Tactical Fixed Income
Coverage of the 2017 Risk Management Conference
BY Jennifer Hughey | January 23, 2018
With lower return expectations from traditional asset classes and yields still near historical lows, many investors are looking to make their fixed income portfolios work harder, but in a risk-controlled fashion.
But can yield be added to the portfolio without affecting your bond allocation? Jeff Moore, portfolio manager with Fidelity Investments, says yes, bond yield is very important for every plan sponsor to consider — as long as they are aware of all the risks.
“Bonds are a wonderful asset class, because you don’t have to guess what they’re worth,” Moore says, highlighting how payoff at maturity is relative to cash. The big issue for investors is that low interest rates imply low future returns, since compounding opportunities are lessened.
Moore says unlike stocks, or unlike some commodities plan sponsors may have access to, bonds change their nature over time as the maturity date gets closer.
Bonds are also paying coupons and often shortening in maturity, which means reinvesting is critical. “You’re always trying to catch up with the bond market, you’re always trying to reinvest those cash flows.”
Bonds also offer diversification, and not just in the form of low correlation with equities, Moore says. Investment- grade debt and government bonds can provide a negatively correlated investment relative to stocks.
This is not true of all bond investments, however.
High yield, leverage loans and emerging markets have much closer correlations to stocks and consequently do not offer as much diversification.
However, he says, there are specific time periods where investors might want to add yield and total return, and, yes, experience a possible drawdown, by adding derivatives or other forms of higher-yielding debt. “Bonds have characteristics just like everything; they wiggle in a certain way.”
THE CASE FOR MULTI-SECTOR
Moore says that’s what makes a lot of multi-sector products so compelling, offering the right amount of volatility and a lot of income, and requiring more than one standard deviation event to affect the investment.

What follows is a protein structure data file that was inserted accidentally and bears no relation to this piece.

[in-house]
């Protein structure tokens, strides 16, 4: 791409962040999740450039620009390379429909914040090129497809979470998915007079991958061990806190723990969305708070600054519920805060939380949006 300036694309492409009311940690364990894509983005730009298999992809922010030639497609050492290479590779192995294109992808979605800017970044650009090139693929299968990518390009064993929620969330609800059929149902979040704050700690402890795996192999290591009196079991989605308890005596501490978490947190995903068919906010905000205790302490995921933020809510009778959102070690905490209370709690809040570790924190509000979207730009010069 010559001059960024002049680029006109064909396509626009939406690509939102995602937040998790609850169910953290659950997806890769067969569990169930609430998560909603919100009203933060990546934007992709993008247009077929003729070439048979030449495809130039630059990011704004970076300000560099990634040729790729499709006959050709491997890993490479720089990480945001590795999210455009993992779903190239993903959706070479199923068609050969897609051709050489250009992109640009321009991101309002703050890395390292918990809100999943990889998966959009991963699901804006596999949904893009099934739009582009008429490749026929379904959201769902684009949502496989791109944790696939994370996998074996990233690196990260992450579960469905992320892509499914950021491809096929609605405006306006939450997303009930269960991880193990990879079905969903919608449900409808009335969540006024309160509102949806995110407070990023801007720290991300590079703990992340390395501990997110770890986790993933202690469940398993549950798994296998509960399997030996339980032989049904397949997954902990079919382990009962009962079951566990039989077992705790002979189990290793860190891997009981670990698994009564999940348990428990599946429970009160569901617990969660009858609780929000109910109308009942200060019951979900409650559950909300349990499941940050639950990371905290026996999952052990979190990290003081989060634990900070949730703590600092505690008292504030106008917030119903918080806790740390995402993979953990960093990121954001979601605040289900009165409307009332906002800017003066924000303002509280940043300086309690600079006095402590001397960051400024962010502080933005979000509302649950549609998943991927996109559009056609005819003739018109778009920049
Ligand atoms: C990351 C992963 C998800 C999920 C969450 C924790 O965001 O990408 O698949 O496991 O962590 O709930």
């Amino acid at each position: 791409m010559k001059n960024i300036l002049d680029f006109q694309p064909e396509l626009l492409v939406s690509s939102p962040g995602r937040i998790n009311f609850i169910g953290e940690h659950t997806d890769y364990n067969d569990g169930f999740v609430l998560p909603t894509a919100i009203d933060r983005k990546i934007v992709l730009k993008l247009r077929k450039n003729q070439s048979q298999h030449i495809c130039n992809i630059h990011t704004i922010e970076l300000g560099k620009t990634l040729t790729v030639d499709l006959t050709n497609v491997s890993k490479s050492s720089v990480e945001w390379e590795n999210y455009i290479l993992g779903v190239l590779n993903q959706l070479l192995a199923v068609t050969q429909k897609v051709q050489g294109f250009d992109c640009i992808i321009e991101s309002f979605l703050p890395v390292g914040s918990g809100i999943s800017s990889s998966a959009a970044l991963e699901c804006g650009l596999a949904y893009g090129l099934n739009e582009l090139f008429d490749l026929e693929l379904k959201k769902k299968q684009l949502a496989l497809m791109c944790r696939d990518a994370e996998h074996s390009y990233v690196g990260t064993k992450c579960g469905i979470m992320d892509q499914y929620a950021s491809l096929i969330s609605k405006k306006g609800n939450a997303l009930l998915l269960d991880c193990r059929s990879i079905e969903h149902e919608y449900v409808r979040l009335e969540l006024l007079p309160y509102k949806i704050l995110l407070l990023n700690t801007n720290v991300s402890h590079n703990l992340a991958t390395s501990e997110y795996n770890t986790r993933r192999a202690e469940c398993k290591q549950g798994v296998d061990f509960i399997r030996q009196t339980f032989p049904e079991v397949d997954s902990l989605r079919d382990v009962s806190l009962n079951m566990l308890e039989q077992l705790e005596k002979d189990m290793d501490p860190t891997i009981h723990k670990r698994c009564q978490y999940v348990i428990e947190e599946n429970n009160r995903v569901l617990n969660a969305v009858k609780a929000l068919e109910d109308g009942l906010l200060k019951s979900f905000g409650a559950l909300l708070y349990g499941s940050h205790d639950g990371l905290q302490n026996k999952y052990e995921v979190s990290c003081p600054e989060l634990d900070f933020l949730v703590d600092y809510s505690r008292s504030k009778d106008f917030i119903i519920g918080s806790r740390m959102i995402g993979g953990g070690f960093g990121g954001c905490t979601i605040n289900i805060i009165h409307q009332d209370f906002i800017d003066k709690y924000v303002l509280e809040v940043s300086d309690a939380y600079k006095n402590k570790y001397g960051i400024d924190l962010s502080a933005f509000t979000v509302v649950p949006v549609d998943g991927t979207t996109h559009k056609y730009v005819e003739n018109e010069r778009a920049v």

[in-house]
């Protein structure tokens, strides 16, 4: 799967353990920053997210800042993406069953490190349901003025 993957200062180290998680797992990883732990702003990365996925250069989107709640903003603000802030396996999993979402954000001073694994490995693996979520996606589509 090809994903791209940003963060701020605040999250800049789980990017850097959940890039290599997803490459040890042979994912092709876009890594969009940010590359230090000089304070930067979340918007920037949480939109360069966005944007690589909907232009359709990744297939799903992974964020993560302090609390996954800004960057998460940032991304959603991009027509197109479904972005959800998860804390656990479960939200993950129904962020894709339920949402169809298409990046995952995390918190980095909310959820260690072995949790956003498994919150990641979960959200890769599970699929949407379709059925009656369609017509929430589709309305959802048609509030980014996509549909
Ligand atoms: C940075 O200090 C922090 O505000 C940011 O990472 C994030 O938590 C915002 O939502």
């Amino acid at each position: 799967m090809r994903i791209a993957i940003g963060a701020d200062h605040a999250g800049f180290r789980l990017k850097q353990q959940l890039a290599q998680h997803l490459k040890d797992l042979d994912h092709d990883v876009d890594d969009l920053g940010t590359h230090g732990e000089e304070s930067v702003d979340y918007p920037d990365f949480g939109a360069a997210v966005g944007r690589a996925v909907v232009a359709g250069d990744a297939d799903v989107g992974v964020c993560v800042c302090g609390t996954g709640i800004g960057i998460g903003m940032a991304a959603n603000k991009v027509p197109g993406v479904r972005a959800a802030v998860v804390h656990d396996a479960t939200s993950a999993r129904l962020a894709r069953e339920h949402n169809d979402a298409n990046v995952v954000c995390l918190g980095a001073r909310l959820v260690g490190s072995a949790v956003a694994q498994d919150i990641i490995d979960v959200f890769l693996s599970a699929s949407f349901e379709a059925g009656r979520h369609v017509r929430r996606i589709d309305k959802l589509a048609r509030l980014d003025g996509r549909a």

Keeping the volatility in mind, high yield can act like a bond in some cases, and in others it has more stock-like qualities, he says, adding that emerging markets always act like stocks in terms of volatility. That’s why benchmark choices, with the right amount of volatility, really matter.
“You can look at the fund yield versus whatever benchmark you picked,” he says. “Look at its spread duration and its beta-adjusted spread duration; look at its leverage in the marketplace so when you roll out the whole portfolio you can see how risky it is.”
The challenging question for plan sponsors right now is, how do you take the right amount of risk knowing underperformance is a possibility? Moore says the key to this answer is investment horizon and compounding. While there may be times when plan sponsors are unhappy because a manager produces a short-term negative return, he says in most cases — where the manager is focused on an all-bond portfolio — they’re going to get it back by compounding fast and adding risk to take advantage of the drawdown.
He says it’s important to arm your investment managers with the tools they need to perform, but to remember that yield could be something that’s sacrificed in times of crisis in favour of diversification.
“Over a long period of time, these types of products will have a lot less volatility than high yield, a lot less correlation, and will provide more diversification.”